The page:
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Publication numberUS7952901 B2
Publication typeGrant
Application numberUS 11/836,405
Publication dateMay 31, 2011
Filing dateAug 9, 2007
Priority dateAug 9, 2007
Also published asEP2495758A2, EP2495758A3, US20090040801
Publication number11836405, 836405, US 7952901 B2, US 7952901B2, US-B2-7952901, US7952901 B2, US7952901B2
InventorsChiaming Chai, David Paul Hoff, Jason Philip Martzloff, Michael ThaiThanh Phan, Manju Rathna Varma
Original AssigneeQualcomm Incorporated
Export CitationBiBTeX, EndNote, RefMan
External Links: USPTO, USPTO Assignment, Espacenet
Content addressable memory
US 7952901 B2
Abstract
A content addressable memory (CAM) is disclosed. The CAM has first and second CAM cells in which each adjacent CAM cell is rotated 180° relative to its neighbor, which provides a compact physical arrangement having overall matched CAM array cell and RAM array cell row heights. Further, an interleaved set scheme can be applied to the CAM cells to provide reduced routing of compare signals and reduced parasitic capacitance.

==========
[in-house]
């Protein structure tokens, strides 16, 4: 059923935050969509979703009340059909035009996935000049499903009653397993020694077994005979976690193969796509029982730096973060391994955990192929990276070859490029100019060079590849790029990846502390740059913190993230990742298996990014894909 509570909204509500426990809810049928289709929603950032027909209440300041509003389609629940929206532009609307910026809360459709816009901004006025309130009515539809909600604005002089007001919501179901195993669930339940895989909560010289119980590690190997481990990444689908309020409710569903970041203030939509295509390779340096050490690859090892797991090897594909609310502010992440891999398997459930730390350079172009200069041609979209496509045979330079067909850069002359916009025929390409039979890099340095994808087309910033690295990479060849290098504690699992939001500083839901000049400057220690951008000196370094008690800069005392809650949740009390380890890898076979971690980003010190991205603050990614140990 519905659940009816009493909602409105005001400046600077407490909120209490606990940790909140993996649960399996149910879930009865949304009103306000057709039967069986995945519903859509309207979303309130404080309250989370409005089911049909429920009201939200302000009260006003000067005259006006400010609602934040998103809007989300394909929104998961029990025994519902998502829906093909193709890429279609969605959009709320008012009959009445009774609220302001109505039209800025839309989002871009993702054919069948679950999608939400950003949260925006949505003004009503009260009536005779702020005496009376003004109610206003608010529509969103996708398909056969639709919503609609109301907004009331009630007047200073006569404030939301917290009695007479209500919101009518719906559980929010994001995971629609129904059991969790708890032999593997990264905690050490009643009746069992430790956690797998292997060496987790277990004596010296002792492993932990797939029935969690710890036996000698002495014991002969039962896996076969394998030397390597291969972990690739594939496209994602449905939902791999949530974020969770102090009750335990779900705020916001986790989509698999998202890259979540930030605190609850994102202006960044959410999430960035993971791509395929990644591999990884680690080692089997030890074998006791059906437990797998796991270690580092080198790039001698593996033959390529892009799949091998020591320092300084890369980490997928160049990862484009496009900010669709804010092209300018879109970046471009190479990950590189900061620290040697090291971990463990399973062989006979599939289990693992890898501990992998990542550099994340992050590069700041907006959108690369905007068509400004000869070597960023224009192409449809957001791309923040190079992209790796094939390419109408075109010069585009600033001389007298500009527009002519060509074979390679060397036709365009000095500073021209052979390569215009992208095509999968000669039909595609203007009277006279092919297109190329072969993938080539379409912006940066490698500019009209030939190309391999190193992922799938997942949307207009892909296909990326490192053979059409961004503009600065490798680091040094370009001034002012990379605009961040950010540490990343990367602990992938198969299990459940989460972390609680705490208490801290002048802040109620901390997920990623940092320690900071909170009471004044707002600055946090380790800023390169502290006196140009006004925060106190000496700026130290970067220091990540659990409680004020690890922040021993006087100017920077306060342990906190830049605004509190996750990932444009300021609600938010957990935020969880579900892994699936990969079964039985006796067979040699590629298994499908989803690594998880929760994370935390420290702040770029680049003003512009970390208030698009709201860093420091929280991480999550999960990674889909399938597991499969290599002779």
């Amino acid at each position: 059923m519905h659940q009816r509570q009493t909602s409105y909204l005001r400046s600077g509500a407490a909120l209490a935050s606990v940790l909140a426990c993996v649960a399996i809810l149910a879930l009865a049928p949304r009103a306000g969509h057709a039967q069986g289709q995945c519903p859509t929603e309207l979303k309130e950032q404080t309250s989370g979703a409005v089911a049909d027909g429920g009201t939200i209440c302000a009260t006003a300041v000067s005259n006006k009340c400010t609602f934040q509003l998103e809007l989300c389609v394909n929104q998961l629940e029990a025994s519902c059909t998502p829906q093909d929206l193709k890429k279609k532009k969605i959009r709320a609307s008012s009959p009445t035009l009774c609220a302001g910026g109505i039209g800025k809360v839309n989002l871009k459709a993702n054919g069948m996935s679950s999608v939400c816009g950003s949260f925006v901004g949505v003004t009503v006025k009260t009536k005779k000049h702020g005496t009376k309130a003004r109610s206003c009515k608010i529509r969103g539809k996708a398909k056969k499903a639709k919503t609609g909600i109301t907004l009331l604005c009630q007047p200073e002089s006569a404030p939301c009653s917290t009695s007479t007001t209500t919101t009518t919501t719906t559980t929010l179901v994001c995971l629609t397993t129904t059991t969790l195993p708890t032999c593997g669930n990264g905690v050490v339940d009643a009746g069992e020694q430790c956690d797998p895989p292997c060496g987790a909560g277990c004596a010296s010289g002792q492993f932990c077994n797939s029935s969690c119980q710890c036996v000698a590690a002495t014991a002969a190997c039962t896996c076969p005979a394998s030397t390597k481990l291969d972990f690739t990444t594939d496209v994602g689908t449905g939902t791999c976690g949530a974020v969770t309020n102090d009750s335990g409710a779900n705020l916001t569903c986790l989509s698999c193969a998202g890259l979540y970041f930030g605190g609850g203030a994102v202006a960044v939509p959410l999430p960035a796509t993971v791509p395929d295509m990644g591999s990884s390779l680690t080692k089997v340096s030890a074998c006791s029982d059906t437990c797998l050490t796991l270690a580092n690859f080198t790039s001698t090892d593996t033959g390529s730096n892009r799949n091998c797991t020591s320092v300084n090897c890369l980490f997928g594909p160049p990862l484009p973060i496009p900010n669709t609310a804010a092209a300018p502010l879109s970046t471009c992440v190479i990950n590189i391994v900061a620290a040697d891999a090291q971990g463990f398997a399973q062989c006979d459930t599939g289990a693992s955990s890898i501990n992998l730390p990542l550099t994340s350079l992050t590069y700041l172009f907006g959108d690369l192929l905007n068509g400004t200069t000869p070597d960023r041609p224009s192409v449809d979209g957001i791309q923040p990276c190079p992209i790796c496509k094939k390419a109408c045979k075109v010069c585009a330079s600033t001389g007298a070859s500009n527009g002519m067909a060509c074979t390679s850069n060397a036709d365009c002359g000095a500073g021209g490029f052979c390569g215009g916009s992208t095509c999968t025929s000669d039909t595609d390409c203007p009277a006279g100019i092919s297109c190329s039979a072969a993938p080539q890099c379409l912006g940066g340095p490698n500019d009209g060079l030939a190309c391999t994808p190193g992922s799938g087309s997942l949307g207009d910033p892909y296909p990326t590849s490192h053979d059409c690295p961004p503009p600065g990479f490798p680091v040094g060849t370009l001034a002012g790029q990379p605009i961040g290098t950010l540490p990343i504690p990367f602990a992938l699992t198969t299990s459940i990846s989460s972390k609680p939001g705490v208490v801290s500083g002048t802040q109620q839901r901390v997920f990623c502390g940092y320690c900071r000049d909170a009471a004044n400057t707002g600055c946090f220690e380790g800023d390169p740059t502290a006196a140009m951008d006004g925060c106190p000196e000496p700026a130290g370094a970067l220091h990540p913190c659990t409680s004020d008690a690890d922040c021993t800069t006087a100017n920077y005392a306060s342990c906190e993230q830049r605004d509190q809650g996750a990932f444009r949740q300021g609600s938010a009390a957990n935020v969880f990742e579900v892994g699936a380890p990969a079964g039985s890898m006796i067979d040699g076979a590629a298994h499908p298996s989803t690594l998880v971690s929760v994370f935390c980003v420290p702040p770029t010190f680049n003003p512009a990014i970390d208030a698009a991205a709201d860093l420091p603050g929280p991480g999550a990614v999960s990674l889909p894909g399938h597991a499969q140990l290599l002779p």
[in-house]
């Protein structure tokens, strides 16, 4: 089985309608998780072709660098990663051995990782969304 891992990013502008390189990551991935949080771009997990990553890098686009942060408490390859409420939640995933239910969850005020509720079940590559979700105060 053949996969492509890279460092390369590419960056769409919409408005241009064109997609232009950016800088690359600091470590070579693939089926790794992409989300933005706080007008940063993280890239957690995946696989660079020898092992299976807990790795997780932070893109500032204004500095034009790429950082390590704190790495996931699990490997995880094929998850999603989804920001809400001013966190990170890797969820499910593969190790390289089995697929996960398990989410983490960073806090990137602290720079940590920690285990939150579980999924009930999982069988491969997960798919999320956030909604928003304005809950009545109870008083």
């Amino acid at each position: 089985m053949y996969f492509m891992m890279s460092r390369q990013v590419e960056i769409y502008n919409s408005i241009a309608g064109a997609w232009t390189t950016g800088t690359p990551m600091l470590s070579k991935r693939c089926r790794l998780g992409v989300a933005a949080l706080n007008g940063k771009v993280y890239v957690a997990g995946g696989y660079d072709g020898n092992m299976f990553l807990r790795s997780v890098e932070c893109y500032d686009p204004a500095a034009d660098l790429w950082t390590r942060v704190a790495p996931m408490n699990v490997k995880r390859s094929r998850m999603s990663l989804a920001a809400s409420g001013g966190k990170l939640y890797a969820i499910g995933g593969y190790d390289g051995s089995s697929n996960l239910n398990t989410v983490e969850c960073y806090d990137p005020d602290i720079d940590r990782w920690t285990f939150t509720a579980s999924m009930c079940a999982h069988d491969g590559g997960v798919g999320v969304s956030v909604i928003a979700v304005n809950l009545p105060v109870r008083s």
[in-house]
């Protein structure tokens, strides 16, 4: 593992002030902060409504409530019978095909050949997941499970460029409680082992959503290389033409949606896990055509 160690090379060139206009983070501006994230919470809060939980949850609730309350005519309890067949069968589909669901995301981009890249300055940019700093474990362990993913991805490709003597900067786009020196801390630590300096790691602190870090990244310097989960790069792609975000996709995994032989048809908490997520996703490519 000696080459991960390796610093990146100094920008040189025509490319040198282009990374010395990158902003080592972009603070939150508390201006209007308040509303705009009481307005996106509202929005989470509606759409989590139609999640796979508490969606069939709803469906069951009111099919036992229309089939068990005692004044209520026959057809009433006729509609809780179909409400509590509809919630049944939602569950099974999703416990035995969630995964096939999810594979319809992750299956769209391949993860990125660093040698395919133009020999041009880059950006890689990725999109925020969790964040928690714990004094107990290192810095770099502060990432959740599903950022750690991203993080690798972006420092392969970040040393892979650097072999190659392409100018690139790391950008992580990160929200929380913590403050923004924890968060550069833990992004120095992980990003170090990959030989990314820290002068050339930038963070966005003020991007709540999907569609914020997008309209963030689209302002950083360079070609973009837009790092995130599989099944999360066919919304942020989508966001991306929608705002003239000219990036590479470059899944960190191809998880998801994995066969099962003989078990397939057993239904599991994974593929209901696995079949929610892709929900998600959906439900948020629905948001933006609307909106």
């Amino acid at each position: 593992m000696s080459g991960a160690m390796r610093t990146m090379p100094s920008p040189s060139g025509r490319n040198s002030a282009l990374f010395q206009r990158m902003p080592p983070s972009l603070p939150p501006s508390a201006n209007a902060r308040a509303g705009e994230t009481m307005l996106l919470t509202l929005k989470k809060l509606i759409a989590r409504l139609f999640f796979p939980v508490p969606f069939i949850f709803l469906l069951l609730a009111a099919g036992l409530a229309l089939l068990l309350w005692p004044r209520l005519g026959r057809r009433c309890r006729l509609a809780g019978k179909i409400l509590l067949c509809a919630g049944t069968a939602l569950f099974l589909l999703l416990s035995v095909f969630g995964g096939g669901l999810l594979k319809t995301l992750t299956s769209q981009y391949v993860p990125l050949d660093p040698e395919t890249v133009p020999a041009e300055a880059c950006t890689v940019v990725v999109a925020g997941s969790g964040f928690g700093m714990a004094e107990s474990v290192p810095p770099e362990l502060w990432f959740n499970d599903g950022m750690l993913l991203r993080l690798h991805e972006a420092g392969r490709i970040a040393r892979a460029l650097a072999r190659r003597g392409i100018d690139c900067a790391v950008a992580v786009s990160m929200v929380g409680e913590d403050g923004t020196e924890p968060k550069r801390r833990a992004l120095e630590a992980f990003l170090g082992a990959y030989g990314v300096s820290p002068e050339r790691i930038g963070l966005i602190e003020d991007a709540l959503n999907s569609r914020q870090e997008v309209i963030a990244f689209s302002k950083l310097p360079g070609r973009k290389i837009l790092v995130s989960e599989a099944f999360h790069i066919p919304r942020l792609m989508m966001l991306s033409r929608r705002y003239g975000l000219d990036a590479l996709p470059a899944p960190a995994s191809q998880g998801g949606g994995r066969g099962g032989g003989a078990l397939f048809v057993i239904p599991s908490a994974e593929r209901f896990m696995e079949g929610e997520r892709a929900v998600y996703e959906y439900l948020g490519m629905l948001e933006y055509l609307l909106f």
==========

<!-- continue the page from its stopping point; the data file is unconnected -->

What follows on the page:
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Claims(34)
1. A Content Addressable Memory (CAM) comprising:
a first CAM cell having a first storage circuit and a first compare circuit, and a second CAM cell having a second storage circuit and a second compare circuit,
wherein the first CAM cell and the second CAM cell are positioned into a substantially rectangular area,
wherein the first and second storage circuits are vertically stacked and adjacent to each other, and
wherein the first and second compare circuits are separated by the first and second storage circuits, and each positioned at respective outer edges of the substantially rectangular area.
2. The Content Addressable Memory according to claim 1, wherein rows of the first and second compare circuits are arranged sequentially.